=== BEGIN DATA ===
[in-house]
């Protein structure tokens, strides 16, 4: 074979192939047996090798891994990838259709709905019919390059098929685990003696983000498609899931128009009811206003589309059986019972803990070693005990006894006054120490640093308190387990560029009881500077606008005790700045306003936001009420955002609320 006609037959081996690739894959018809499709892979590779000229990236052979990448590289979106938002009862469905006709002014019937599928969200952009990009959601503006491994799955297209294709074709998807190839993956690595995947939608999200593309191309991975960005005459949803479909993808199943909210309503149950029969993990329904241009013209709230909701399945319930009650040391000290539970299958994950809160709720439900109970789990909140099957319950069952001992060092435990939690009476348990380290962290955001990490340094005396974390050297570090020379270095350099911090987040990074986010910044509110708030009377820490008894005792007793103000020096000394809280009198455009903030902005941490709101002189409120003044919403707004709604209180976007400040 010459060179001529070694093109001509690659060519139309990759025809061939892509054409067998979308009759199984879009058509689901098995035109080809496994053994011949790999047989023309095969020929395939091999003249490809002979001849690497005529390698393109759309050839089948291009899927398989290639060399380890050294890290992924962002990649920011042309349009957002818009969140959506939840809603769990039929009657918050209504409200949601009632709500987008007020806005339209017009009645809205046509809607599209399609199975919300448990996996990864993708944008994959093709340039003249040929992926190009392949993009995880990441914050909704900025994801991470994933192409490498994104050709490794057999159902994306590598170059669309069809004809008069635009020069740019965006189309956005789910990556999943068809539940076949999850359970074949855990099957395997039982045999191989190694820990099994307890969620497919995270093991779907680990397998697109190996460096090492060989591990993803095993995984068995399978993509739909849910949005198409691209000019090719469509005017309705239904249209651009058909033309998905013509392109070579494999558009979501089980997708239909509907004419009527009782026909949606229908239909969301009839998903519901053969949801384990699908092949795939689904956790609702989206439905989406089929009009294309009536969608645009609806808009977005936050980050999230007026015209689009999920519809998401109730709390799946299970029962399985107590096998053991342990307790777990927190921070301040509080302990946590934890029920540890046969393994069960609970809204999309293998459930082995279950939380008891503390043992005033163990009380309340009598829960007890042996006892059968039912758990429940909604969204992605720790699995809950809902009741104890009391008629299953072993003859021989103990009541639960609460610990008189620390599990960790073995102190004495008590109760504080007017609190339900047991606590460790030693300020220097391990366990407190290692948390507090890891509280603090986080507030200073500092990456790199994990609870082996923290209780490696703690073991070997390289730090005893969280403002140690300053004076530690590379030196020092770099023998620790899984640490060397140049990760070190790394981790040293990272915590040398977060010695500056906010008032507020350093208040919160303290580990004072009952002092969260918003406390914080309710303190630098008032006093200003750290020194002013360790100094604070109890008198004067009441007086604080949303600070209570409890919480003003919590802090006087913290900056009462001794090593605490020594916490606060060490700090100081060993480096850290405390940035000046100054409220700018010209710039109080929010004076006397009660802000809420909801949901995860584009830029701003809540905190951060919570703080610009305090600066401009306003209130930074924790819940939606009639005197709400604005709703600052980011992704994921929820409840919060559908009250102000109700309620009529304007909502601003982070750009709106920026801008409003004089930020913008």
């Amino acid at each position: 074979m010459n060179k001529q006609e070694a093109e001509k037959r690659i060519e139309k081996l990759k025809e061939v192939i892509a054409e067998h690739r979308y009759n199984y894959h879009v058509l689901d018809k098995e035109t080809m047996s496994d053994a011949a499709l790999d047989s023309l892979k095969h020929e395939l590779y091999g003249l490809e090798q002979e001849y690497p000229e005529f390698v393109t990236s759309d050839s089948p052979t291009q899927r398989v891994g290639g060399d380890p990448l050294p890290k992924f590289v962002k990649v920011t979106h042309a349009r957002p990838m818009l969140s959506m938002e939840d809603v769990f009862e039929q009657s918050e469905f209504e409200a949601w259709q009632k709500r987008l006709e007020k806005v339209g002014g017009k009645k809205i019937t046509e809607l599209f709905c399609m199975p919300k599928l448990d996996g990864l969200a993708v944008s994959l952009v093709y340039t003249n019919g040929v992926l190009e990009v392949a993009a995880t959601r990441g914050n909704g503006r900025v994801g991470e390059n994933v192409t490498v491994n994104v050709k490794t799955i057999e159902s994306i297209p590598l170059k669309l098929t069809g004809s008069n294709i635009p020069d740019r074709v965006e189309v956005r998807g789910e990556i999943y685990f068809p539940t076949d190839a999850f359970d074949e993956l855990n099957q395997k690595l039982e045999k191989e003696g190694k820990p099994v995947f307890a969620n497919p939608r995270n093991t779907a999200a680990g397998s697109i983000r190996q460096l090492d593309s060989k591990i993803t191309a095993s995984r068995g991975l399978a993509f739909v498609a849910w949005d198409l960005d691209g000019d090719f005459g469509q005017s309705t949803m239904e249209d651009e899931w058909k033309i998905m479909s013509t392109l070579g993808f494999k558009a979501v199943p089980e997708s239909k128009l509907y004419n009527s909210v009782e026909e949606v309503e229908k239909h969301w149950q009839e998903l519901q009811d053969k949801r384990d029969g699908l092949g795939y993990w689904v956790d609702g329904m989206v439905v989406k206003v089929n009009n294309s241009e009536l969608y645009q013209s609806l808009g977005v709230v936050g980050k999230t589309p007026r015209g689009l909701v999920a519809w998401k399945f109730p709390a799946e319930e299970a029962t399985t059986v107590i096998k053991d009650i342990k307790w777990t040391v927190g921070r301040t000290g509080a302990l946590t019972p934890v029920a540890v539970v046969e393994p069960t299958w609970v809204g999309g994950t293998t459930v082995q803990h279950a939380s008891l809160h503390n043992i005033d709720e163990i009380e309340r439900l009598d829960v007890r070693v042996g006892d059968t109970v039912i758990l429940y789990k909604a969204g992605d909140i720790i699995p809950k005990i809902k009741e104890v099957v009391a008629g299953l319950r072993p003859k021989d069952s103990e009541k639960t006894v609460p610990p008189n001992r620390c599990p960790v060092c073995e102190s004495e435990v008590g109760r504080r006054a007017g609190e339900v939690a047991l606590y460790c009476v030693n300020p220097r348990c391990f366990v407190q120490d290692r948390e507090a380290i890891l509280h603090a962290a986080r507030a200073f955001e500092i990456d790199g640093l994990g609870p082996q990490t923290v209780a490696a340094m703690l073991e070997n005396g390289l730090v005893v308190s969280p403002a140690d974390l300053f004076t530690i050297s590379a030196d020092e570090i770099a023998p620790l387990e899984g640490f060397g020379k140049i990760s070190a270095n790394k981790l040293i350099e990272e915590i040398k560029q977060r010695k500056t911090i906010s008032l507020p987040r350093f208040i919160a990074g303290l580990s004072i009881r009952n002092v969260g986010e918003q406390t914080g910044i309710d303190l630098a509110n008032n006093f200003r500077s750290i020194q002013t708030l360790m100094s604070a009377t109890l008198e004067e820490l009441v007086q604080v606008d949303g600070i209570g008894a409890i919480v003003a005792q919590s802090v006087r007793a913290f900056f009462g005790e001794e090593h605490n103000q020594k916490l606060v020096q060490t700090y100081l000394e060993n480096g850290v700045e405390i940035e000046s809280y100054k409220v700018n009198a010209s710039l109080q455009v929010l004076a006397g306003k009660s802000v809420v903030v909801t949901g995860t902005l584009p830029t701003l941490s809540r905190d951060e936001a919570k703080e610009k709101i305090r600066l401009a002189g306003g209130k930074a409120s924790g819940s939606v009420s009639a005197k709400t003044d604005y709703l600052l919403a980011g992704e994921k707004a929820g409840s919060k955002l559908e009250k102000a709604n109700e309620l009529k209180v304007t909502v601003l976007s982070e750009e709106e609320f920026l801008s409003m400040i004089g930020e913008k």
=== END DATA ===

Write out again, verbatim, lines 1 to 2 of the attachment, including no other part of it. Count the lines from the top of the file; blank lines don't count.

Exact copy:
[in-house]
């Protein structure tokens, strides 16, 4: 074979192939047996090798891994990838259709709905019919390059098929685990003696983000498609899931128009009811206003589309059986019972803990070693005990006894006054120490640093308190387990560029009881500077606008005790700045306003936001009420955002609320 006609037959081996690739894959018809499709892979590779000229990236052979990448590289979106938002009862469905006709002014019937599928969200952009990009959601503006491994799955297209294709074709998807190839993956690595995947939608999200593309191309991975960005005459949803479909993808199943909210309503149950029969993990329904241009013209709230909701399945319930009650040391000290539970299958994950809160709720439900109970789990909140099957319950069952001992060092435990939690009476348990380290962290955001990490340094005396974390050297570090020379270095350099911090987040990074986010910044509110708030009377820490008894005792007793103000020096000394809280009198455009903030902005941490709101002189409120003044919403707004709604209180976007400040 010459060179001529070694093109001509690659060519139309990759025809061939892509054409067998979308009759199984879009058509689901098995035109080809496994053994011949790999047989023309095969020929395939091999003249490809002979001849690497005529390698393109759309050839089948291009899927398989290639060399380890050294890290992924962002990649920011042309349009957002818009969140959506939840809603769990039929009657918050209504409200949601009632709500987008007020806005339209017009009645809205046509809607599209399609199975919300448990996996990864993708944008994959093709340039003249040929992926190009392949993009995880990441914050909704900025994801991470994933192409490498994104050709490794057999159902994306590598170059669309069809004809008069635009020069740019965006189309956005789910990556999943068809539940076949999850359970074949855990099957395997039982045999191989190694820990099994307890969620497919995270093991779907680990397998697109190996460096090492060989591990993803095993995984068995399978993509739909849910949005198409691209000019090719469509005017309705239904249209651009058909033309998905013509392109070579494999558009979501089980997708239909509907004419009527009782026909949606229908239909969301009839998903519901053969949801384990699908092949795939689904956790609702989206439905989406089929009009294309009536969608645009609806808009977005936050980050999230007026015209689009999920519809998401109730709390799946299970029962399985107590096998053991342990307790777990927190921070301040509080302990946590934890029920540890046969393994069960609970809204999309293998459930082995279950939380008891503390043992005033163990009380309340009598829960007890042996006892059968039912758990429940909604969204992605720790699995809950809902009741104890009391008629299953072993003859021989103990009541639960609460610990008189620390599990960790073995102190004495008590109760504080007017609190339900047991606590460790030693300020220097391990366990407190290692948390507090890891509280603090986080507030200073500092990456790199994990609870082996923290209780490696703690073991070997390289730090005893969280403002140690300053004076530690590379030196020092770099023998620790899984640490060397140049990760070190790394981790040293990272915590040398977060010695500056906010008032507020350093208040919160303290580990004072009952002092969260918003406390914080309710303190630098008032006093200003750290020194002013360790100094604070109890008198004067009441007086604080949303600070209570409890919480003003919590802090006087913290900056009462001794090593605490020594916490606060060490700090100081060993480096850290405390940035000046100054409220700018010209710039109080929010004076006397009660802000809420909801949901995860584009830029701003809540905190951060919570703080610009305090600066401009306003209130930074924790819940939606009639005197709400604005709703600052980011992704994921929820409840919060559908009250102000109700309620009529304007909502601003982070750009709106920026801008409003004089930020913008």